What can you do if you already own the house?

Despite all the gloom, there are things that you can do to ameliorate the risk and effects, but it requires thought.

As mentioned, floods occur for lots of reasons, whether it’s storm surges, river floods, surface or groundwater flooding, or reservoir or dam failures. You might think of floodwater as being overflowing river water coming through the doors (or windows if it’s deep enough), but it could just as easily come up through the drains and sewers. You could have the most perfect barrier around the house, only to find water coming up through your drains and toilet, not a pleasant thought! Take advice from a surveyor, because there really is no point in fitting a flood barrier if your risk of flooding is coming from underneath.

Once you have determined where the risk comes from you can then develop a list of resilience options. This could be either keeping the water out (dry proofing), or making the subsequent clean up easier (mitigation), or a combination of both.

include dry proofing measures which are designed to resist floodwater, and wet proofing features tailored to minimise the time and cost of recovery if the house does flood.

Dry proofing typically involves fitting temporary flood barriers, flood doors, hinged barriers, rolling door systems or flood-resistant windows, repointing bricks and repairing mortar, which improves resistance to water. You can also add seals to doors and windows, fit automatic or manual air brick covers and install non-return valves. The average flood in this country is about 0.3 metres high, so it’s perfectly possible to keep that kind of water out of your home in the first place. You should however, seek professional advice. Houses are not normally designed to hold back water, and at above about 0.6 metres of water, the loading on a building becomes substantial and it’s much safer to let water inside than for it to build up outside and affect the structural integrity of the building.

Mitigation involves adapting the building’s fabric and interiors to incur minimal damage during a flood and to allow for speedy repairs when floodwaters recede. It can involve elevating sockets, or feeding the wiring from the first floor down, rather than from the ground up. It could mean changing the fabric of the building from loose cell insulation to closed cell insulation, which doesn’t absorb as much water. You can install water-resilient plasterboard, apply lime plaster, which can remain on the wall and dries out naturally, have loose fitting carpets which can be rolled up easily, and lay specially-treated floor coverings. The biggest price tag when recovering from a flood is usually the kitchen. An MDF kitchen may be cheaper but it will disintegrate in a flood. Replace it with solid wood or powder-coated stainless steel, which is very retro-looking and beautiful. You can literally wash it down, sanitise, and carry on living there. I have seen cases on TV where householders have got out the pressure washer and been back in the house with a few days or even hours of waters receding, but this takes planning and preparation.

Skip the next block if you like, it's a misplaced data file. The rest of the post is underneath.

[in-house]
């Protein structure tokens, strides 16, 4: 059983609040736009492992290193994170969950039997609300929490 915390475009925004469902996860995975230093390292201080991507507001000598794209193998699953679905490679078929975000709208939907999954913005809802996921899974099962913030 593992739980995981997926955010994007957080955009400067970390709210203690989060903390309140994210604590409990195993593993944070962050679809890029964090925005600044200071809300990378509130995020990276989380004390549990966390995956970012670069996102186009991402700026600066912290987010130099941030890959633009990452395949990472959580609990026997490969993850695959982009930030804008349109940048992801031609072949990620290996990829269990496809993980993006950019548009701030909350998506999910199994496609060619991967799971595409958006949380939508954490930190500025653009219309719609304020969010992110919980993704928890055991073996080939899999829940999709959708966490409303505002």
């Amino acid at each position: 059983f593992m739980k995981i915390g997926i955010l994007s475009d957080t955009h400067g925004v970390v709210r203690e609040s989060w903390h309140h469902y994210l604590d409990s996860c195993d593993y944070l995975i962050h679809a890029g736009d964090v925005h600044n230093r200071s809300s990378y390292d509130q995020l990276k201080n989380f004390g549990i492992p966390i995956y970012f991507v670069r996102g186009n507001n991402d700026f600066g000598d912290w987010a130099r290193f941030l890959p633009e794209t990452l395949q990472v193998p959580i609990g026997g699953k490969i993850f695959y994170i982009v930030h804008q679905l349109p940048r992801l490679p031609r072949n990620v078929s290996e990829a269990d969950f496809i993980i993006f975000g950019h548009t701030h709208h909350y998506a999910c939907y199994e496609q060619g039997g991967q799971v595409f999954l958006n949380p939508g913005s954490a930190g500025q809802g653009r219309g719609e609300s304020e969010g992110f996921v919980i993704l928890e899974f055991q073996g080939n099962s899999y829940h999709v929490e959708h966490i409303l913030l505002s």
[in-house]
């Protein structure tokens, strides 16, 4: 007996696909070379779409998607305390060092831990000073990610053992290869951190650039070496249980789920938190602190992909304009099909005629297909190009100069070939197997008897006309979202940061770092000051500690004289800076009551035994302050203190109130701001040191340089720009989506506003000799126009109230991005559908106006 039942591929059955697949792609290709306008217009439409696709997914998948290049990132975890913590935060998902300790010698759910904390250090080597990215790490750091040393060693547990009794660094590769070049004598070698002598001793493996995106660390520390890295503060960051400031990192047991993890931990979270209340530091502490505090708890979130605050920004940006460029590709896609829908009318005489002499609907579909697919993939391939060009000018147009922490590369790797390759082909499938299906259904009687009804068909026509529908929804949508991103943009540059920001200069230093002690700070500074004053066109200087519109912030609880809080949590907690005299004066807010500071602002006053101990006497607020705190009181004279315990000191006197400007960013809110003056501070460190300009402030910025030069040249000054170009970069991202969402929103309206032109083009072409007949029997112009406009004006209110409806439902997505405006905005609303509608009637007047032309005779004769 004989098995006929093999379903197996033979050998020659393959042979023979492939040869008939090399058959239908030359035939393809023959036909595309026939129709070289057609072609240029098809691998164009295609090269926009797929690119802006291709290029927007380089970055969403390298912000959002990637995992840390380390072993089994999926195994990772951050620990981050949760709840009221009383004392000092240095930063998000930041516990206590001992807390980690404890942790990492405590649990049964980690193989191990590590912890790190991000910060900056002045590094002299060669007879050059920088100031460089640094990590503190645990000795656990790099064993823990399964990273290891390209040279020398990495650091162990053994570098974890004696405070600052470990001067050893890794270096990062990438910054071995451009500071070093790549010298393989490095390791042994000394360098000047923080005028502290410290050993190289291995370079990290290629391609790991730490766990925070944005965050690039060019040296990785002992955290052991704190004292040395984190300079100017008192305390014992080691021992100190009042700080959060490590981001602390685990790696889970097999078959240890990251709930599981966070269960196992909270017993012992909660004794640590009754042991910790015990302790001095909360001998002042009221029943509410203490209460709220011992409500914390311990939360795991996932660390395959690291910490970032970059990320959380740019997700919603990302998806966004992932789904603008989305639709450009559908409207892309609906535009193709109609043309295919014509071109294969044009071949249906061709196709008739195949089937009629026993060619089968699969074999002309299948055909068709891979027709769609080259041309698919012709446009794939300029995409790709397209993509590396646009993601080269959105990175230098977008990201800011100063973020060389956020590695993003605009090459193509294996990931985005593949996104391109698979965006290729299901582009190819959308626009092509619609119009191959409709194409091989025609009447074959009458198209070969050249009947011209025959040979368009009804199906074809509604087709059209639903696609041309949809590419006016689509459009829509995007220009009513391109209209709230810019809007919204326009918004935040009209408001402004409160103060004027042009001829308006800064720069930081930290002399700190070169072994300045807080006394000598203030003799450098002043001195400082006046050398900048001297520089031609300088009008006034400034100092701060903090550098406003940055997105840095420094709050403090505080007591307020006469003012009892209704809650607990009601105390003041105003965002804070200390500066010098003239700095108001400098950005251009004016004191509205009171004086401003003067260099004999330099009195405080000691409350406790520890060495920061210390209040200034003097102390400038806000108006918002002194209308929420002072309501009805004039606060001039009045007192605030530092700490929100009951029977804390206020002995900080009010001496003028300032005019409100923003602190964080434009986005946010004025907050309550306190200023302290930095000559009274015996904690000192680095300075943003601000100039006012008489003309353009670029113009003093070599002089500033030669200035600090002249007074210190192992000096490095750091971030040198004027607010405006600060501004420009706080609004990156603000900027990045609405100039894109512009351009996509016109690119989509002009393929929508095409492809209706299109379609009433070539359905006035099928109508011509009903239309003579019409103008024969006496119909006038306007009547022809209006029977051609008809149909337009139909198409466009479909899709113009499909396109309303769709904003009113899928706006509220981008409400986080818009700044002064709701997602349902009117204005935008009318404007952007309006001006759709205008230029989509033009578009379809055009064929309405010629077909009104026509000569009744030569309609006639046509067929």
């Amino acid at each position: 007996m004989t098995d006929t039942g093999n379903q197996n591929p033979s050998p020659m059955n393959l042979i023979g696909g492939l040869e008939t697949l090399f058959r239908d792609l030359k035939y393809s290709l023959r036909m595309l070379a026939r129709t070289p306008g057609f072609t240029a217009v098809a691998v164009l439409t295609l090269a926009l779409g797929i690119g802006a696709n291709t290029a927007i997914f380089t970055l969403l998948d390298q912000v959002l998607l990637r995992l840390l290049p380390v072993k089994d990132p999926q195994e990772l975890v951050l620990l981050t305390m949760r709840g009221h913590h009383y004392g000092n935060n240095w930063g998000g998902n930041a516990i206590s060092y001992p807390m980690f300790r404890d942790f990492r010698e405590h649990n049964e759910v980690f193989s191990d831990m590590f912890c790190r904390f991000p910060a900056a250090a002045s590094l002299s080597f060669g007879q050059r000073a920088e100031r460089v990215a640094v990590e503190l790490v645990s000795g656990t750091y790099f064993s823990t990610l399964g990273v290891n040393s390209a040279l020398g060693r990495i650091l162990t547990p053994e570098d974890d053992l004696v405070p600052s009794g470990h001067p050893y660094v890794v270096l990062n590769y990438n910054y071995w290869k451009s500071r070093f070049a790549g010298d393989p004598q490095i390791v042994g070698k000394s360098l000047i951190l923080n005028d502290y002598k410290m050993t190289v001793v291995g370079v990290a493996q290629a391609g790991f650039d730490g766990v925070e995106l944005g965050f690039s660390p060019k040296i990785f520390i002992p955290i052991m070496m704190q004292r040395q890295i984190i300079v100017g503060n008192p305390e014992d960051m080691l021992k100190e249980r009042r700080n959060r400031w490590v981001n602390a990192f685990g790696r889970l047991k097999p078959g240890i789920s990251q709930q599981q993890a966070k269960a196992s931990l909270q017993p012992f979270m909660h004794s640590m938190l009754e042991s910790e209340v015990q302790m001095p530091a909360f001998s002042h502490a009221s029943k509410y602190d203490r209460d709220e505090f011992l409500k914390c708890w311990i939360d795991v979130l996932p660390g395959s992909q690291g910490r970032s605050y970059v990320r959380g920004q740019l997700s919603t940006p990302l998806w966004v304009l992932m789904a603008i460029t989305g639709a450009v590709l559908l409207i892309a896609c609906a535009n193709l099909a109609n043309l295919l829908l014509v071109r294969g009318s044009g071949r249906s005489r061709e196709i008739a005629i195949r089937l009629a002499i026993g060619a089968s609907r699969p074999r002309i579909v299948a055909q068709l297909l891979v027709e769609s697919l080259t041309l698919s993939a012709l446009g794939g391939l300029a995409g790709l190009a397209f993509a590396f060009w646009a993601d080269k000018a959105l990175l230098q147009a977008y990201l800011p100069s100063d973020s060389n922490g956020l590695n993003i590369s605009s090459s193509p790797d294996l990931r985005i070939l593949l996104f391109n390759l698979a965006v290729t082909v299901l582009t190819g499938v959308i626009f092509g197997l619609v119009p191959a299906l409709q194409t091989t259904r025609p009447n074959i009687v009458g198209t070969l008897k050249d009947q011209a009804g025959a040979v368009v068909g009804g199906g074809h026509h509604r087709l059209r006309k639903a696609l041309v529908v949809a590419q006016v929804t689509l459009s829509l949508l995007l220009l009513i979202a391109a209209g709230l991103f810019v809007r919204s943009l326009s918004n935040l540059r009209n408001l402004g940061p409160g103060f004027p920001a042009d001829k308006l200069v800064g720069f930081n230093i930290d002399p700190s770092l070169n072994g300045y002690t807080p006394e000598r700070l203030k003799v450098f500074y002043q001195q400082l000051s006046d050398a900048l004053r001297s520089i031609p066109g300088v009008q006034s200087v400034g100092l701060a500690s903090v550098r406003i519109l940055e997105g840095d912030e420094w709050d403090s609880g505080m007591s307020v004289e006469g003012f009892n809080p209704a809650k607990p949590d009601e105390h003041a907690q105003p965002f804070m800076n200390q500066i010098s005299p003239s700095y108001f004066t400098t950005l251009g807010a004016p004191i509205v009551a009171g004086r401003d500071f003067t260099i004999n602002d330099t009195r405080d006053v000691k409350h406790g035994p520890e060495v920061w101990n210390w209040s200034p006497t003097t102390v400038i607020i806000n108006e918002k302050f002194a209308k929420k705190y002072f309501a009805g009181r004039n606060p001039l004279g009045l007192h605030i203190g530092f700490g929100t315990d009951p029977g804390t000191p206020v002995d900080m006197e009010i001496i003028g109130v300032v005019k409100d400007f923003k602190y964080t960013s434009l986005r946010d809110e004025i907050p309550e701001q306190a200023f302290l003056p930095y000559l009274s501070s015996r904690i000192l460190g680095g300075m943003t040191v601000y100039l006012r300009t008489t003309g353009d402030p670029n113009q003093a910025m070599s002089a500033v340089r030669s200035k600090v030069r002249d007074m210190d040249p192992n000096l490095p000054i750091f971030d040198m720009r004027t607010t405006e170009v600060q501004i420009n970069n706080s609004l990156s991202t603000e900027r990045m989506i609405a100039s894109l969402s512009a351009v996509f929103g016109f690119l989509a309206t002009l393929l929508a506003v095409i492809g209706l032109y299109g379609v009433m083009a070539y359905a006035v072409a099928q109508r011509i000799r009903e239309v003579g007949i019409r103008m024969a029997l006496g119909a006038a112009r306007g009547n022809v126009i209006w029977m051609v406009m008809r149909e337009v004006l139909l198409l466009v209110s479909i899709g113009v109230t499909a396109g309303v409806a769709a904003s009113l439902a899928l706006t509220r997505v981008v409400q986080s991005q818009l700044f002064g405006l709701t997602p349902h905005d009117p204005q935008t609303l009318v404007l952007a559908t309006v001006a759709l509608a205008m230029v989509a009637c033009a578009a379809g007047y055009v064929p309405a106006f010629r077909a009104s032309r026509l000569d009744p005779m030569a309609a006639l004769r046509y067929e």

A third, more radical strategy is to take mitigation to another level and reduce exposure to flooding, by repositioning the habitable spaces within a home or raising the building up off the ground.

There’s lots of advice available on the internet, and whilst it does cost, the long term financial (and psychological) savings could be substantial.

Much of these last few paragraphs rely on an article in the Daily Telegraph in 2020.

Would I buy a house in such an area?

To be honest, I’m not sure. I’d think very carefully before I did so, but it isn’t as black and white as you might think. You only have to read the papers to realise that even a short period of flooding can take many months to remedy, with householders having to live in rented accommodation and even after they return home being unable to sleep soundly when it is raining heavily. On the other hand, some people want to live near a river, and are prepared to accept the consequences, perhaps by adapting their houses so that they can be quickly and easily washed out and made ready for living in again.

You have to make your own decision, but as with all things in life, just make sure that you are in possession of as much information as possible and take whatever technical advice you feel is appropriate.


What I have written here refers to what I would term mass volume flooding, the risk of which can be predicted by computer models. But I am aware of a property that is nowhere near any flood zone, yet during a severe rainstorm it had an influx of water. The driveway had been laid in such a way as to direct most of the rainwater towards the house, and then an ornamental wall allowed the water to build up so that it overflowed into the house. A simple realignment of the driveway has been sufficient to permanently remove this risk. So wherever your prospective home is, just have a good look at the house and its surroundings.